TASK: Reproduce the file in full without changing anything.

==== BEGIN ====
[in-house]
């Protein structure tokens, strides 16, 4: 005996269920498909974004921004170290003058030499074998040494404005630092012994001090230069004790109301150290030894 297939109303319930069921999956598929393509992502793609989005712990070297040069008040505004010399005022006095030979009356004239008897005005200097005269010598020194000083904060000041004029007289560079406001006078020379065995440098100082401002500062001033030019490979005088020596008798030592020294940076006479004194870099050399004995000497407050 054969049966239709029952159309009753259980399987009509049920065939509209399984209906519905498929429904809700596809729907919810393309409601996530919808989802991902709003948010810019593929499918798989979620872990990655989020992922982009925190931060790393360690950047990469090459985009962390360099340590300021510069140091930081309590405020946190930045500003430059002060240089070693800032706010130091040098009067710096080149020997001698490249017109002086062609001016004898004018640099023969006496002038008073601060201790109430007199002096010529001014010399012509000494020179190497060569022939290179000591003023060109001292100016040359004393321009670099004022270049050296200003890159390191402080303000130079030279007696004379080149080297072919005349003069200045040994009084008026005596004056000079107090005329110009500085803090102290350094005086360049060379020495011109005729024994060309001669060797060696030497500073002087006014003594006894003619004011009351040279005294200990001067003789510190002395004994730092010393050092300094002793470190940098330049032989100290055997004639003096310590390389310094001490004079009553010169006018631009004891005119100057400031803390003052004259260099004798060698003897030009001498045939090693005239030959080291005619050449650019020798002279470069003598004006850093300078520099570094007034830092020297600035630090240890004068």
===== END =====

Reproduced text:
[in-house]
């Protein structure tokens, strides 16, 4: 005996269920498909974004921004170290003058030499074998040494404005630092012994001090230069004790109301150290030894 297939109303319930069921999956598929393509992502793609989005712990070297040069008040505004010399005022006095030979009356004239008897005005200097005269010598020194000083904060000041004029007289560079406001006078020379065995440098100082401002500062001033030019490979005088020596008798030592020294940076006479004194870099050399004995000497407050 054969049966239709029952159309009753259980399987009509049920065939509209399984209906519905498929429904809700596809729907919810393309409601996530919808989802991902709003948010810019593929499918798989979620872990990655989020992922982009925190931060790393360690950047990469090459985009962390360099340590300021510069140091930081309590405020946190930045500003430059002060240089070693800032706010130091040098009067710096080149020997001698490249017109002086062609001016004898004018640099023969006496002038008073601060201790109430007199002096010529001014010399012509000494020179190497060569022939290179000591003023060109001292100016040359004393321009670099004022270049050296200003890159390191402080303000130079030279007696004379080149080297072919005349003069200045040994009084008026005596004056000079107090005329110009500085803090102290350094005086360049060379020495011109005729024994060309001669060797060696030497500073002087006014003594006894003619004011009351040279005294200990001067003789510190002395004994730092010393050092300094002793470190940098330049032989100290055997004639003096310590390389310094001490004079009553010169006018631009004891005119100057400031803390003052004259260099004798060698003897030009001498045939090693005239030959080291005619050449650019020798002279470069003598004006850093300078520099570094007034830092020297600035630090240890004068």